Editorial: Shedding light
THE debate in the pages of the Cape Times and on the GroundUp website over the provision of street lighting in Khayelitsha and other townships is to be welcomed.
It began last week Friday when Doron Isaacs of the NGO, Equal Education – which is headquartered in Khayelitsha – published details of his Twitter correspondence with Premier Helen Zille, and with Mayor Patricia de Lille’s office, over the absence of reliable street lights on Lansdowne Road. The correspondence dated back to July 21 last year, with Premier Zille promising a rapid response.
She later responded that officials were battling with vandalism and cable theft. Isaacs wrote that six months later, there were still no street lights in significant sections of Khayelitsha.
Yesterday, Gavin Silber of the Social Justice Coalition, which is also mainly based in Khayelitsha, weighed in, saying that the lack of adequate street lighting was a major factor in the area’s high crime rate and high pedestrian death rate.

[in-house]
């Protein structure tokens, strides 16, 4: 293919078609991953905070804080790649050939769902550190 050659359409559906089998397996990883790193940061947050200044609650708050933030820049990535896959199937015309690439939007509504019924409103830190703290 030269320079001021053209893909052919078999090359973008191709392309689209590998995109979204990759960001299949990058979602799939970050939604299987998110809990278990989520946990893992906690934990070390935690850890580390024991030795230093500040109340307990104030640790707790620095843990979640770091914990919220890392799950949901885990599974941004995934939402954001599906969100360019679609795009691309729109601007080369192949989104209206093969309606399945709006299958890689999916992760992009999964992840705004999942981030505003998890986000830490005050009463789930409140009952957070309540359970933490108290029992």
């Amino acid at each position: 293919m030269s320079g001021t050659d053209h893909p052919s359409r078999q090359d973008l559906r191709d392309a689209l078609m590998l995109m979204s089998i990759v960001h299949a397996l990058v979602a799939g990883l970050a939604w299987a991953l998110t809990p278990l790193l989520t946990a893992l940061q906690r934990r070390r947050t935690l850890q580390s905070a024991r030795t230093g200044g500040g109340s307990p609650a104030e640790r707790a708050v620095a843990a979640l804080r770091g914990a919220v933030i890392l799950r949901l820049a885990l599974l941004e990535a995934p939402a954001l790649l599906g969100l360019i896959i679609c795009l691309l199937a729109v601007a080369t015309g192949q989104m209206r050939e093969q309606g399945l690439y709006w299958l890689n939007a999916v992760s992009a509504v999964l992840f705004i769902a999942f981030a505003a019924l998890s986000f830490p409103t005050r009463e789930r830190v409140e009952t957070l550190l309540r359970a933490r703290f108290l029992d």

“The mere fact that Lansdowne Road has been in darkness for more than six months proves that, at best, the city is failing to monitor and repair basic services, and at worst, that they are aware of the problem but have chosen not to fix it,” he wrote.
The city, in the person of councillor Shehaan Sims, mayoral committee member for utility services, and Paul Boughey, Chief of Staff in De Lille’s office, who writes in our pages today, has pointed out among other things that vandalism, cable theft and illegal electricity connections hamper the provision of lighting. The city has spent R500 000 to repair vandalised lights in Khayelitsha.
No doubt vandalism, theft and illegal connections do complicate the issue. But that is a problem that the residents of Khayelitsha cannot be expected to solve. The majority of people do not vandalise street lights or steal cable and should not be punished because a minority do.
Lights in Lansdowne Road and elsewhere in Khayelitsha are an urgent priority.